Constructive criticism – a force for good

If I can't hear you, then it's not true
If I can’t hear you, then it must not be true

If you met someone who does the same thing you do, but has been doing it longer and with more success, wouldn’t you ask them for advice on how you could get to their level, and more importantly, heed that advice?

While I’m not a professional writer (yet), others, mostly on the newer side, will ask me for feedback on their script.  If I have the time, I’ll do it, and offer up what guidance and suggestions I can.

My notes are sent with the reminder that these are just my opinions to do with as they see fit. Fortunately, most of the responses have been positive and appreciative.

But once in a while, somebody will disagree with what I’ve said or totally ignore it. That’s their choice. They came to me seeking help, and I guess didn’t like what I had to say.

I once asked somebody what kind of material it was, and the answer was long-winded and very academic. While they were droning on, I couldn’t help but think “If they tried to pitch this to a producer, that meeting would probably be over right about now.”

Asking another writer for their logline, I got what sounded more like the short paragraph you’d see on the back of a novel. I tried a few different approaches, each time hoping to point them in the right direction as well as coax out some of the creativity they claimed to have. No such luck. After offering up what you do and don’t want to have in a logline, the response was a curt “Got it. Thanks.”  Can’t say I didn’t try.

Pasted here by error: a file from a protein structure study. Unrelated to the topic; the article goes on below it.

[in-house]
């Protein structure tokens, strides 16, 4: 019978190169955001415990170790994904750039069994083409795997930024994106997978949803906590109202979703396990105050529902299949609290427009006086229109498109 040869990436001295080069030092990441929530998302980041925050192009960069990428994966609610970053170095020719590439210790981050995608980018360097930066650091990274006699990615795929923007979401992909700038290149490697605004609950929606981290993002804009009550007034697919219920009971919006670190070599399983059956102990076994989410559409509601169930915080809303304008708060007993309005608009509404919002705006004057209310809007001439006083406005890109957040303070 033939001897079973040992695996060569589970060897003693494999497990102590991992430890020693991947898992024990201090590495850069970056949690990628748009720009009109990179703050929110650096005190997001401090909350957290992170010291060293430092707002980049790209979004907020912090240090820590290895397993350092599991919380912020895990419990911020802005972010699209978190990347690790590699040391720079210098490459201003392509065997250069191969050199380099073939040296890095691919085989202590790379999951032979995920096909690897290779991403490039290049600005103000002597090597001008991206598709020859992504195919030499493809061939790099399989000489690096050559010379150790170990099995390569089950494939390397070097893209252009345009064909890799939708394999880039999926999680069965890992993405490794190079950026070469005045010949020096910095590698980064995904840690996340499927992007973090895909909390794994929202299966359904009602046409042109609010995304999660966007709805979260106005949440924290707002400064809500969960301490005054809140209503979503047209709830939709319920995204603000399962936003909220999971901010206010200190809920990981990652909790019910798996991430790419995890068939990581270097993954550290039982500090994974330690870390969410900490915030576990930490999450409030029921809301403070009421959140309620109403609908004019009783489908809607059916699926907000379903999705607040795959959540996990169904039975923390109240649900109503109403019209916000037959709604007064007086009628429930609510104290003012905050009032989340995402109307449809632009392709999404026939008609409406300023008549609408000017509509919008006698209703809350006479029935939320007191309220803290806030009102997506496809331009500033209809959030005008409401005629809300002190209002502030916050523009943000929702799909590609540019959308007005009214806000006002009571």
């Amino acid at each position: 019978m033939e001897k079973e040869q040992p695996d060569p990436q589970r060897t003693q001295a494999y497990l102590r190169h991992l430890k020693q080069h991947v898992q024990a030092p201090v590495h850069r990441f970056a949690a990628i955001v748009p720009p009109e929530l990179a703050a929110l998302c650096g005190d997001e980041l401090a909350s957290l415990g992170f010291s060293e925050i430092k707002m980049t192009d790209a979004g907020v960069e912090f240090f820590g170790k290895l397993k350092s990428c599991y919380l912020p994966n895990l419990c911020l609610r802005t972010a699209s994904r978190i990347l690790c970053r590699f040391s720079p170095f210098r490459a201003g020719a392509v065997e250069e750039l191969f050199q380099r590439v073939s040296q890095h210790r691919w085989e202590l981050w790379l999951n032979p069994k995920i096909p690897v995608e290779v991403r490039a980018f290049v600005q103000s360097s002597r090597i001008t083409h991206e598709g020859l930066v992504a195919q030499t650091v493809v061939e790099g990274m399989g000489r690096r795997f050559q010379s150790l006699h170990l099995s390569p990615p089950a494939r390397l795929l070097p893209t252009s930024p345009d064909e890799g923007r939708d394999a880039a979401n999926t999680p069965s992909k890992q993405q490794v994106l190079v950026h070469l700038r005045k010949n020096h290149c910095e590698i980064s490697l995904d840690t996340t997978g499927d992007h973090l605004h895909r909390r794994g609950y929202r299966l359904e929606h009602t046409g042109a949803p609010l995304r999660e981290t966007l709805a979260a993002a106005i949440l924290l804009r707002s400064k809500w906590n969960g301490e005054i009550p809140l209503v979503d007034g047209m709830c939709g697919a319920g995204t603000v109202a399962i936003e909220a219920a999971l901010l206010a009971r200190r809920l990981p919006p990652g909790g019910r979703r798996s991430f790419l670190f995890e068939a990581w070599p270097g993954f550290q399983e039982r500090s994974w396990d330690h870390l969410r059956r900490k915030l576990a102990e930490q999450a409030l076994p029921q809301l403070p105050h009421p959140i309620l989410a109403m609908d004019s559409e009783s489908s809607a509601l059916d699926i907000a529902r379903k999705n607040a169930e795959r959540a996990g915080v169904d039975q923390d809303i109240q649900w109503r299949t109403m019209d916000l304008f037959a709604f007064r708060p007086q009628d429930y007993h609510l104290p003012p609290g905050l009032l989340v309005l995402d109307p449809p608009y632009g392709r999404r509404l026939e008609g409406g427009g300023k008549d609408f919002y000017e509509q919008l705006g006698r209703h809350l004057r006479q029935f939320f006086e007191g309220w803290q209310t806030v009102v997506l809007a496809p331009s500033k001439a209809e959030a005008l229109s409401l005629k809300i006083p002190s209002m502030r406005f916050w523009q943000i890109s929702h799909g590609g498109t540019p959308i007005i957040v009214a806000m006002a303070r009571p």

Part of me wonders if my advice would be taken more seriously if I charged for it.

You came to me for help, remember? Just because you don’t like the answer doesn’t mean it’s not true.

I’m not trying to be mean. Quite the opposite. There are hard truths about this business that some people just refuse to acknowledge. All of us who came before you learned them the hard way, and if you want to make it, then you’re going to have to do the same.

2 thoughts on “Constructive criticism – a force for good

  1. Good post!

    I find there are two people who ask for opinions on their creative work: 1) those who want to make the work better, and 2) those who want validation that the work is brilliant.

    I will the first group as much help as I can and they desire…I try to keep my interactions with the second group as short as possible.

    Oh, and of course, I like to think I reside within the first group when soliciting input.

  2. Me too. One of the biggest disadvantages to just starting out is not knowing what you don’t know, which you eventually learn over time, so then you know what you don’t know and know what you have to do.


    In the case of the one writer with the logline, he wasn’t seeking help. I was being friendly and making conversation. I’ve learned experienced writers are more than happy to talk about their projects, while newbies won’t, for fear of “somebody stealing their idea.” But his answers were so vague that I had to keep trying different ways of drawing information out of him.

    I don’t think he cared for it.

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